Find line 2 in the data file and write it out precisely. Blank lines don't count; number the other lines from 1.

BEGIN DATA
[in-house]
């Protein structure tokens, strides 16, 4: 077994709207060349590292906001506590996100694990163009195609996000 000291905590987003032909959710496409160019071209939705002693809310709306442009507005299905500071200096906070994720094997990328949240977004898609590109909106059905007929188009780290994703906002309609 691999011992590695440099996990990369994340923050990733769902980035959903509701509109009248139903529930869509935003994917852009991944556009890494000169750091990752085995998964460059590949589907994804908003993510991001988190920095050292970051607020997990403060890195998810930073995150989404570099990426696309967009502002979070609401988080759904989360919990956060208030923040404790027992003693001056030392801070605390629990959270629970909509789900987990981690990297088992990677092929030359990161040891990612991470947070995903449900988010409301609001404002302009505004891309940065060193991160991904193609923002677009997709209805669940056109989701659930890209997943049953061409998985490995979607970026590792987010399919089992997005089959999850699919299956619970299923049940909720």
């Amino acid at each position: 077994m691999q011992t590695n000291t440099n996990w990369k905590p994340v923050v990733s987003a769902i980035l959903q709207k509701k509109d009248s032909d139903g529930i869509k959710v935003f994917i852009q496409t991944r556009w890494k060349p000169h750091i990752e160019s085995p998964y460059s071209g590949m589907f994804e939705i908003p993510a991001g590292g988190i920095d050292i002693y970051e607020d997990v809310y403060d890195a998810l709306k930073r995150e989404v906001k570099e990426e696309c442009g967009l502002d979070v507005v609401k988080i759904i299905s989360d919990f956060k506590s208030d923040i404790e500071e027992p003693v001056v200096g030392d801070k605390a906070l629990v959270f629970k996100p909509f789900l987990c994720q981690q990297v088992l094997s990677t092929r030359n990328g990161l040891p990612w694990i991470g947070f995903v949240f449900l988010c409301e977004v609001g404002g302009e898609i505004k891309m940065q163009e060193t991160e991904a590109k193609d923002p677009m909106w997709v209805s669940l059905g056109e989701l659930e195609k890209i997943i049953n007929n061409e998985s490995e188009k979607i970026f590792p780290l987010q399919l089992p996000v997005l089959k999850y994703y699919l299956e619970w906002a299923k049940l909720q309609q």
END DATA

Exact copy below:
């Protein structure tokens, strides 16, 4: 077994709207060349590292906001506590996100694990163009195609996000 000291905590987003032909959710496409160019071209939705002693809310709306442009507005299905500071200096906070994720094997990328949240977004898609590109909106059905007929188009780290994703906002309609 691999011992590695440099996990990369994340923050990733769902980035959903509701509109009248139903529930869509935003994917852009991944556009890494000169750091990752085995998964460059590949589907994804908003993510991001988190920095050292970051607020997990403060890195998810930073995150989404570099990426696309967009502002979070609401988080759904989360919990956060208030923040404790027992003693001056030392801070605390629990959270629970909509789900987990981690990297088992990677092929030359990161040891990612991470947070995903449900988010409301609001404002302009505004891309940065060193991160991904193609923002677009997709209805669940056109989701659930890209997943049953061409998985490995979607970026590792987010399919089992997005089959999850699919299956619970299923049940909720």